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Q: When you divide the numbers by 7 its quotient is also 7 and its remainder is 3?

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There are no such numbers. Any number can be divided by SOME number without a remainder. For a start, you can divide any number except zero by itself, without a remainder. You can also divide any number by 1 - also, without a remainder.

x/6 = 6 and 4/6 x = 36 plus 24/6 x = 36 plus 4 x = 40

dividend / divisor = quotient Also, the remainder is whatever is left over.

Yes.

First write a program to generate the prime number. After one prime number was generated, divide the big int number by the prime number. If the remainder is zero then quotient is the second prime number ( also it is important to check whether the quotient is prime number or not because sometimes you will get wrong answer). Repeat the process until you get the result.

A division is a dividend divided by the divisor to give the quotient; this is written as:quotient = dividend ÷ divisorA division can also be expressed as the divisor divided into a dividend to give the quotient; this is written as:................. quotient.............. ------------divisor | dividendThe quotient can be just the whole part of the result of the division, in which case there may also be a remainder.

75 ends (least significant digit) in 5 which is an odd number, hence the entire number 75 is odd. Also if you divide 75 by 2 you get a quotient of 37 and a remainder of 1. When a number is divided by 2 and you do not get a remainder of 0, the number is odd, otherwise it is even.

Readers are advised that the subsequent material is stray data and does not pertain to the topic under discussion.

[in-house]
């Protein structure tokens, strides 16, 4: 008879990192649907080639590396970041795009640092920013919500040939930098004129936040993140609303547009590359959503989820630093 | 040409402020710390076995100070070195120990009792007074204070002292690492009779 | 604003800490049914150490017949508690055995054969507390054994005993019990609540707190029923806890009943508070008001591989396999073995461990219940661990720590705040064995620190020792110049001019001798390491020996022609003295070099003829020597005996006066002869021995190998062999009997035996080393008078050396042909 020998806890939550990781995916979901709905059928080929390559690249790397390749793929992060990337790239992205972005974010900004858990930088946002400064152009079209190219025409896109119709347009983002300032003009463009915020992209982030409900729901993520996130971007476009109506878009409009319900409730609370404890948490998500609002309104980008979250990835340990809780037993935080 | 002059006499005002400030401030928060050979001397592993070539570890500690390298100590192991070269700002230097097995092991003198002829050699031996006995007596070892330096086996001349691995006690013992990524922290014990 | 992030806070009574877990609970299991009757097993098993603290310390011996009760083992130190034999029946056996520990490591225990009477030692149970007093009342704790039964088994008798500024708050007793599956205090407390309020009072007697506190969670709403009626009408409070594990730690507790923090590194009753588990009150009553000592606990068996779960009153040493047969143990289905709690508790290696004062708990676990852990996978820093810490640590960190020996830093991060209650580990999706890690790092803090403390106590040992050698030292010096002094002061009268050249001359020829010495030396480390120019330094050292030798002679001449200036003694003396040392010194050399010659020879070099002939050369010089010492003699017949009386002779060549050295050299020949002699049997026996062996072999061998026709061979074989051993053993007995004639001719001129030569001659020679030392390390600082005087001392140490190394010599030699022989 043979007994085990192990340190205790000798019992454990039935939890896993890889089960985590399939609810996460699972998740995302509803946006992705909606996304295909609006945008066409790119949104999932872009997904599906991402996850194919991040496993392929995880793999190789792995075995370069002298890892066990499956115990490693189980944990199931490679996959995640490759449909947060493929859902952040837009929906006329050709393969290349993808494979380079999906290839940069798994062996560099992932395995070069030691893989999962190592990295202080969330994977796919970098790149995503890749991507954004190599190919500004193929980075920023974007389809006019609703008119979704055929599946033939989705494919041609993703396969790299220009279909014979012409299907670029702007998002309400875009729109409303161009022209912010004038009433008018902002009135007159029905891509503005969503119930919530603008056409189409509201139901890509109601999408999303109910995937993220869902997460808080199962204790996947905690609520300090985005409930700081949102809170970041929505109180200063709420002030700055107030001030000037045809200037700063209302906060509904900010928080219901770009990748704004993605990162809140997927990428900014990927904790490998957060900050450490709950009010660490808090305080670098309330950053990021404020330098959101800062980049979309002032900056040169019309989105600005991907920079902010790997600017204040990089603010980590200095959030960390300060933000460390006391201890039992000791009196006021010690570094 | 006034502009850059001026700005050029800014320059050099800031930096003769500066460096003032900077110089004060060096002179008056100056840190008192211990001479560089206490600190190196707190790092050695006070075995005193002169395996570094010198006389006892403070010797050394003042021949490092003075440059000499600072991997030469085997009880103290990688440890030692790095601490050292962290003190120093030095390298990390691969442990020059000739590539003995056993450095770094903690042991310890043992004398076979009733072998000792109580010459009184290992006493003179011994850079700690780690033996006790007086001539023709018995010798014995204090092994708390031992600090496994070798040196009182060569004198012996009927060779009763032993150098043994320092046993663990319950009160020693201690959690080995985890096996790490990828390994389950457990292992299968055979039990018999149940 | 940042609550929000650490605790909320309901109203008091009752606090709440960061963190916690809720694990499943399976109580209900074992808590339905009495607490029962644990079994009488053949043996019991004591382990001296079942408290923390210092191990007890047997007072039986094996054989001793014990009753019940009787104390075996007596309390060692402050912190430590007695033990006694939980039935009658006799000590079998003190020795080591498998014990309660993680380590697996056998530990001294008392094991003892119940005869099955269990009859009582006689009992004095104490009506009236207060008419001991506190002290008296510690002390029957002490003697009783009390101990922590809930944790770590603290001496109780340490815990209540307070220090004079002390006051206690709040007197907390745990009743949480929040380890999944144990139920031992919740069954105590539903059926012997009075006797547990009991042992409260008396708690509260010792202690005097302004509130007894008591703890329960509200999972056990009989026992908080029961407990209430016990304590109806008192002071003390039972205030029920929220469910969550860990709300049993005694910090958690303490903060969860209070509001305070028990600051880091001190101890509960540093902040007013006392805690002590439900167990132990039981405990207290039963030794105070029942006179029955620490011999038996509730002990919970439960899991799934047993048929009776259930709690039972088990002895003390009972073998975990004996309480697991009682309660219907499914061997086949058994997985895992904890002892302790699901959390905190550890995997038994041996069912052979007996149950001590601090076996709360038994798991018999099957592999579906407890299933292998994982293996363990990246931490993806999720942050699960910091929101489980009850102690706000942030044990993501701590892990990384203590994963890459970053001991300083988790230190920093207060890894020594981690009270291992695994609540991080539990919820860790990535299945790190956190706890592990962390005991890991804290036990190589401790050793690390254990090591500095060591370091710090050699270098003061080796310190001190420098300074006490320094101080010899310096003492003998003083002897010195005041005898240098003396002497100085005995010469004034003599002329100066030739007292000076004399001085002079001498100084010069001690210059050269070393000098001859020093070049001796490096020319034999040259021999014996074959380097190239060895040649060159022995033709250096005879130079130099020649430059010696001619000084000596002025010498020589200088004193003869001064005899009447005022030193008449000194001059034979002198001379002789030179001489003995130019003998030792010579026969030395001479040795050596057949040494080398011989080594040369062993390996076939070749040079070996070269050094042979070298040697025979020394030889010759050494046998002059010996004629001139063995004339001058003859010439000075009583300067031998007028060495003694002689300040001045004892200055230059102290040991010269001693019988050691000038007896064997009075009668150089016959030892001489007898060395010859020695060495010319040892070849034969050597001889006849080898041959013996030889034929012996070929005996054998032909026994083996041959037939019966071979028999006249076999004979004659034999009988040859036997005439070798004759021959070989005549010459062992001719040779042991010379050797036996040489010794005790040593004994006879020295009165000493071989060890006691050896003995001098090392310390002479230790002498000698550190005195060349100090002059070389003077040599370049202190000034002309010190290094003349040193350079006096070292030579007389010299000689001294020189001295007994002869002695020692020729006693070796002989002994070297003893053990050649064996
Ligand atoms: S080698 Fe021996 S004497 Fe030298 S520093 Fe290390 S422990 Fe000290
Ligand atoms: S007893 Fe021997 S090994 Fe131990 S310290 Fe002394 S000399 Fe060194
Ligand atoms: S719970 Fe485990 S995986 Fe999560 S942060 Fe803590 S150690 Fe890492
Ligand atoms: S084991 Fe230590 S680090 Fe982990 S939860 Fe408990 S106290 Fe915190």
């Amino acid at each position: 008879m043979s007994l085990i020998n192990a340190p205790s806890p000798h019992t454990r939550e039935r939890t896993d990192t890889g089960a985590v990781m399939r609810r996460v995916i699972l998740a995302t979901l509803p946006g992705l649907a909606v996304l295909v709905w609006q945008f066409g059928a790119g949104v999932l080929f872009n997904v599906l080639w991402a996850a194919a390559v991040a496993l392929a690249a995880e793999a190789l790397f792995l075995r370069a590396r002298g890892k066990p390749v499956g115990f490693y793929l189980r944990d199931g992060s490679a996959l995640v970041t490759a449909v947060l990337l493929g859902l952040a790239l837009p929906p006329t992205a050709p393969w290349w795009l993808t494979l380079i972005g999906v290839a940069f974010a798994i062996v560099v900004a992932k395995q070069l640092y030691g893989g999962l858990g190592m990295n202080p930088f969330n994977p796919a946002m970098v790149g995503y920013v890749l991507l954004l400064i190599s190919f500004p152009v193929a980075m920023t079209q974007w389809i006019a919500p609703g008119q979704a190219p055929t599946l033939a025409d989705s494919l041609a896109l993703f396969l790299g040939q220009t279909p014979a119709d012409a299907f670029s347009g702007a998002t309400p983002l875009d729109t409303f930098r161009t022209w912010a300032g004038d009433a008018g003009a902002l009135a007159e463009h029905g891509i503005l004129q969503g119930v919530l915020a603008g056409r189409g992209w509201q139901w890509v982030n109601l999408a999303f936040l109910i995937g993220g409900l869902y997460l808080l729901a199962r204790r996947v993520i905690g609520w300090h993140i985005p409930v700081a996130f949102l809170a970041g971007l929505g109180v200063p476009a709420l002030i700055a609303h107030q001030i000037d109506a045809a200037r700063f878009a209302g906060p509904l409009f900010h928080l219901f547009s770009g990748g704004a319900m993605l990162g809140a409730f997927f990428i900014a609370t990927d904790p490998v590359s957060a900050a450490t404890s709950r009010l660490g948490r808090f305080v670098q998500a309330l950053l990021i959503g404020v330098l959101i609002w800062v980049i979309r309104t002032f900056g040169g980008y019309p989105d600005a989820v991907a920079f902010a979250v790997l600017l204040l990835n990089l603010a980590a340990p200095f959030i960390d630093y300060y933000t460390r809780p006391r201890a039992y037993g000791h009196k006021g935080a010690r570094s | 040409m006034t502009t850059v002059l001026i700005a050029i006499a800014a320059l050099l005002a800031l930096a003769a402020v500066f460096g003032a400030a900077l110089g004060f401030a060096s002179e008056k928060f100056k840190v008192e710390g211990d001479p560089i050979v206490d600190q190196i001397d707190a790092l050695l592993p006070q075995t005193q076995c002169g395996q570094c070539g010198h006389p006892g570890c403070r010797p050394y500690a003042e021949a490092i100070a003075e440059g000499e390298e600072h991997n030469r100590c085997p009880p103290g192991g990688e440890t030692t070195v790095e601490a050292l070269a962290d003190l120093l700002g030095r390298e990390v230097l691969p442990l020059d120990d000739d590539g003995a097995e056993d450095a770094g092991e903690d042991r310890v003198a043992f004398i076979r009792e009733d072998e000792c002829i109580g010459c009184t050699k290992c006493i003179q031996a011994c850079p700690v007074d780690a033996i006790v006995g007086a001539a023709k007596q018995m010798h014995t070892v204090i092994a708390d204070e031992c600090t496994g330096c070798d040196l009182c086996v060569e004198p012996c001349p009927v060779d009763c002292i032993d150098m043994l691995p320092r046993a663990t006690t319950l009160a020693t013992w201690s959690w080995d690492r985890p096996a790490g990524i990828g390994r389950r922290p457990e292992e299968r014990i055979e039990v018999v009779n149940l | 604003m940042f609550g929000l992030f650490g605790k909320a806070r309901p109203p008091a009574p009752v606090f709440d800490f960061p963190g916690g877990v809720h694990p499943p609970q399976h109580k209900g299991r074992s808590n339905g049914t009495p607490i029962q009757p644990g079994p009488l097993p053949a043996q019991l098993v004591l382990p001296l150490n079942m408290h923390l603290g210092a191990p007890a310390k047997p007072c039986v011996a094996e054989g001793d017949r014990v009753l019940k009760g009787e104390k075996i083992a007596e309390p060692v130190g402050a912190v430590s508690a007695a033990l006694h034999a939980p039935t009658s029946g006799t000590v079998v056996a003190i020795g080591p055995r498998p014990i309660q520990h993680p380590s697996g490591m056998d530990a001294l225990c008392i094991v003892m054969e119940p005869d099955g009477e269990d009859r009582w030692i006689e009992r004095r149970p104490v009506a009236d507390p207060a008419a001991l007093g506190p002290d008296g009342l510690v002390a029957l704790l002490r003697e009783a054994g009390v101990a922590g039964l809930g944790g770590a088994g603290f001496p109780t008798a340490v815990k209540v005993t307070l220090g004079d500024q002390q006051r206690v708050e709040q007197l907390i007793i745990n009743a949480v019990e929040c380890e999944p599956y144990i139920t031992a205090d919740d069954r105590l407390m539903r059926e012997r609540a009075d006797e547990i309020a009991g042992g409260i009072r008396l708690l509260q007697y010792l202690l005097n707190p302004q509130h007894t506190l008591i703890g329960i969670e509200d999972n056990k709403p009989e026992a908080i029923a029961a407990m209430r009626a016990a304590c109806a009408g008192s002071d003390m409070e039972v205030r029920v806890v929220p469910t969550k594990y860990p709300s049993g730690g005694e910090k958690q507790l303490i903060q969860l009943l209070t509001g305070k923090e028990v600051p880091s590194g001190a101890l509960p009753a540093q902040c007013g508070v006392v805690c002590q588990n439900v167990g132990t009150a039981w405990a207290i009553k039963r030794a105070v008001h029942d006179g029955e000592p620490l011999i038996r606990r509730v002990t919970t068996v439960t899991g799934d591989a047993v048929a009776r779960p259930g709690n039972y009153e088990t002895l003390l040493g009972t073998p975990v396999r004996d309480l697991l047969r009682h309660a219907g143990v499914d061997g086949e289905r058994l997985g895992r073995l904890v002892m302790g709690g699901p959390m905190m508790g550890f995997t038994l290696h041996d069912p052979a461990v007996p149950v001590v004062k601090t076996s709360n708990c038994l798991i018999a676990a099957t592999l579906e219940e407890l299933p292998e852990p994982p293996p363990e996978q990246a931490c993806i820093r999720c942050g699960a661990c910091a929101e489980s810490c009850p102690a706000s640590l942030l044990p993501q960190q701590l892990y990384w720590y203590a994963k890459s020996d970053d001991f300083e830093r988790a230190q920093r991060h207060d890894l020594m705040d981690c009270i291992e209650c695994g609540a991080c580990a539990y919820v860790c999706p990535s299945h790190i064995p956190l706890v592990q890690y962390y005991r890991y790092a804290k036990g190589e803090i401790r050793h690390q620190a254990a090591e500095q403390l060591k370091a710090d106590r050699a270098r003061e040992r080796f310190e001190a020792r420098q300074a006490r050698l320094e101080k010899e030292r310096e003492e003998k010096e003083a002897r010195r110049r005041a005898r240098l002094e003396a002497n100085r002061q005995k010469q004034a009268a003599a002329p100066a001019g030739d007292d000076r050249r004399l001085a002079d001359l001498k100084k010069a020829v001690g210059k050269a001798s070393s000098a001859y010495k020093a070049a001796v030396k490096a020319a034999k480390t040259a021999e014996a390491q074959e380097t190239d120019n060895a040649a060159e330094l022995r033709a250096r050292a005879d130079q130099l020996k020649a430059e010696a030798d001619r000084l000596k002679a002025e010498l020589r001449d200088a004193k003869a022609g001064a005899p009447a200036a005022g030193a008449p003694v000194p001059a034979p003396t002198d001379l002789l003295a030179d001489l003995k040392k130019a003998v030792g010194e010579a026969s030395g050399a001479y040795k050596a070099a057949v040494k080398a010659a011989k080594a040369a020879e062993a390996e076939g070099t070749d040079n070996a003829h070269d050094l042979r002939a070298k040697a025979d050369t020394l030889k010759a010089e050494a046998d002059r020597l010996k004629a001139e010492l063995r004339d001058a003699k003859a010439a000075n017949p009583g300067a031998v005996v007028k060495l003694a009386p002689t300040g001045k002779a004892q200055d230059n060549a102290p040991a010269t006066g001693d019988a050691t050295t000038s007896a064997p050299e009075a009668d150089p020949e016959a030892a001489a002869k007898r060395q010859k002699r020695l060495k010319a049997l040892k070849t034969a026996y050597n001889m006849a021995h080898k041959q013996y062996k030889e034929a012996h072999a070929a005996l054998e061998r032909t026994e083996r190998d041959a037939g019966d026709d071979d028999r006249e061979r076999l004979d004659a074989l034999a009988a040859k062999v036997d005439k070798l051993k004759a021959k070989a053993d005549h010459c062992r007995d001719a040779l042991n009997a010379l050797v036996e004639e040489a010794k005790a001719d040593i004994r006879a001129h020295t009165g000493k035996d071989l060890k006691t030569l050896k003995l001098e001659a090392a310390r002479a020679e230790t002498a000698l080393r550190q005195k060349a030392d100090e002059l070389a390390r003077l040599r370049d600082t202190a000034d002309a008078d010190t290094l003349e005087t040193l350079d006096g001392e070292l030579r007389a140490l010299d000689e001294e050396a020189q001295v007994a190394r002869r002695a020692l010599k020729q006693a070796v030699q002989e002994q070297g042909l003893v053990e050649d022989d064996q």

Yes, unless you divide the number by itself, then the answer would be one. Also, you can divide it by one, and the answer would be that number.

To calculate the quotient of 9 you may just need to divide by 3 so you can get the quotient of 3. However you may also want the general factors of nine which are: 1,3,9.

factors or divisors are numbers that divide a number with no remainder. So 9 is a factor of 36 but 9 is also a factor of itself since 9 divided by 9=1 with no remainder. So the answer is 9

11.5

If we insist on the condition that all the numbers must be integers... The only way this can happen is if the quotient and one of the other numbers are negative. For example, if the original numbers are -4 and 2, then their sum is -2, and the quotient of -4 divided by 2 is also -2. I believe that's the only integer example of a set of numbers satisfying that criterion.

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